To begin courses in the department, students having taken French at the secondary-school level must take the departmental placement examination. Those who wish to enroll at a level beneath that indicated by the placement examination receive credit only if departmental permission is obtained prior to registration in the course. Through the sequence of courses designed for Sewanee students choosing to meet their language requirement in French, an operative level of oral and written proficiency is obtained, and students are likewise capable of reading important works in French and reacting to them critically. Our language classes (FREN 103, 104, 203, and 300) are designed to help you develop basic skills in reading literary and cultural texts, in writing correct French, listening comprehension, and in speaking the language. In addition, we integrate culture and
For those wishing to go beyond the required sequence in French, the department sponsors two major tracks — one in French literature and one in French Studies, with minors available in both areas. These two programs offer Sewanee students the opportunity, in the former case, to deepen their understanding of French literature and thought through an approach interweaving period with theme, or, in the latter case, to obtain a firm grounding in the evolution of French and Francophone history, culture, and language. Our 300-level courses are designed to help you make the transition to upper-level courses in the major. We offer conversation, composition, an introduction to French and Francophone Literature, Explication de textes, and summer courses abroad (Sewanee Summer-in-France). Designed for French and French Studies majors and minors, our 400-level courses are either literary in nature or oriented toward non-literary uses of French in interdisciplinary studies. See the catalog for more information on requirements for a major or minor in these two particular tracks.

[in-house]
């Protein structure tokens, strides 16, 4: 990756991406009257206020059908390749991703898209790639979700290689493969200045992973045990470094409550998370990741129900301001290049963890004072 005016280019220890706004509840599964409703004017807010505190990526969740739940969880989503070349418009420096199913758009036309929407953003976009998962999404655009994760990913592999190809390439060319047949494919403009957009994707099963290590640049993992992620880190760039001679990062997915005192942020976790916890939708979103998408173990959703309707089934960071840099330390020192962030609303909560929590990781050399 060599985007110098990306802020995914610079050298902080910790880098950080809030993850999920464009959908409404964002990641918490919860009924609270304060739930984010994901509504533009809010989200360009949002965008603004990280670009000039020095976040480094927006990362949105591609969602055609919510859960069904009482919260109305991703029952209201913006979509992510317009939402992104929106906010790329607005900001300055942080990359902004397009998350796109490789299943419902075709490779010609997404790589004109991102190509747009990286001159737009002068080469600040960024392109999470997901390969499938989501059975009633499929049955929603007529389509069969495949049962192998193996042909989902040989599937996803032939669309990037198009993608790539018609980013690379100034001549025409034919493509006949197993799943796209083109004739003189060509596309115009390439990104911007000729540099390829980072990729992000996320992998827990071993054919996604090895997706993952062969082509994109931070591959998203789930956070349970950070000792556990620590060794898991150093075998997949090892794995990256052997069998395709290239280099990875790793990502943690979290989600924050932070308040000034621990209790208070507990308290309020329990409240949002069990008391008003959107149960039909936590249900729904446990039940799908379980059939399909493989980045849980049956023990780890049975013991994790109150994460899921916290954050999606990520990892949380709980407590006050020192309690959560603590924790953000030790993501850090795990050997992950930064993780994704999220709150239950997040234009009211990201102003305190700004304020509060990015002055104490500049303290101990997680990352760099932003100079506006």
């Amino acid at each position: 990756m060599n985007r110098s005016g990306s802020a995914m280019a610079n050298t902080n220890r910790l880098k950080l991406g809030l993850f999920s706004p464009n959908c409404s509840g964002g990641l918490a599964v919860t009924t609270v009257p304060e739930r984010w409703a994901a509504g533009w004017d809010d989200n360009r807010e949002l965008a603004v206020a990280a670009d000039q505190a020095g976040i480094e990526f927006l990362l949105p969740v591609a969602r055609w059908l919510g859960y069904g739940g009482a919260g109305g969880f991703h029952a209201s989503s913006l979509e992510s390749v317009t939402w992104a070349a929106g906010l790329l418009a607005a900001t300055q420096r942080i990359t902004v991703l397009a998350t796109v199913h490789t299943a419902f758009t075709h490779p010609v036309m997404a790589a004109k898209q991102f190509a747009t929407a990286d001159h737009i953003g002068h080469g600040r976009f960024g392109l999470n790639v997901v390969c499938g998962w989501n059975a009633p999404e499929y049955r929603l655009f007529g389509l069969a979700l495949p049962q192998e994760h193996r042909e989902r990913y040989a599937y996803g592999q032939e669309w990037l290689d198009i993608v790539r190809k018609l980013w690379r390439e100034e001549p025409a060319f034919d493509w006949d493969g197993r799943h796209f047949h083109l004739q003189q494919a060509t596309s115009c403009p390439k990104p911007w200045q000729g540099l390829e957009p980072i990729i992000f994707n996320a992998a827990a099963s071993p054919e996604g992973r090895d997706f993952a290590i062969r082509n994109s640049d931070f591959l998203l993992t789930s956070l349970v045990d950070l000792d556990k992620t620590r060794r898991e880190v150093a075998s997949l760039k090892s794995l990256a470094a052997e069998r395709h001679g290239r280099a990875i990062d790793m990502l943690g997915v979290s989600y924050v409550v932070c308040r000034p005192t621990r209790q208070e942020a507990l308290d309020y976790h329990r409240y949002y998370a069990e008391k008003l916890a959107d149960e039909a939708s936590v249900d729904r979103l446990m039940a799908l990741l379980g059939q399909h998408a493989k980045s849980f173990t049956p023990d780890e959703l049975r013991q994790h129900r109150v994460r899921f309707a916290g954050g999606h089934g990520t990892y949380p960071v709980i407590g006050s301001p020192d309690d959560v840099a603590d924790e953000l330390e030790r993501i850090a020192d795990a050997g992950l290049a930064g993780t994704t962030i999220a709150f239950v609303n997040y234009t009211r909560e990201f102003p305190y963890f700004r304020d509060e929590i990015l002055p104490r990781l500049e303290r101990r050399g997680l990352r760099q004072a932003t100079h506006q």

We strive to provide as much individual attention to students as possible in all of our courses. Students practice frequently: they speak French at the Table Française (lunch on Mondays at McClurg), in the Maison Française, at the SUT for French films, and in the hallways of Gailor Hall.
Our majors are accepted into fine graduate schools and have also gone on to very interesting careers, including public service, academe, banking, and governmental jobs, to name just a few vocational paths.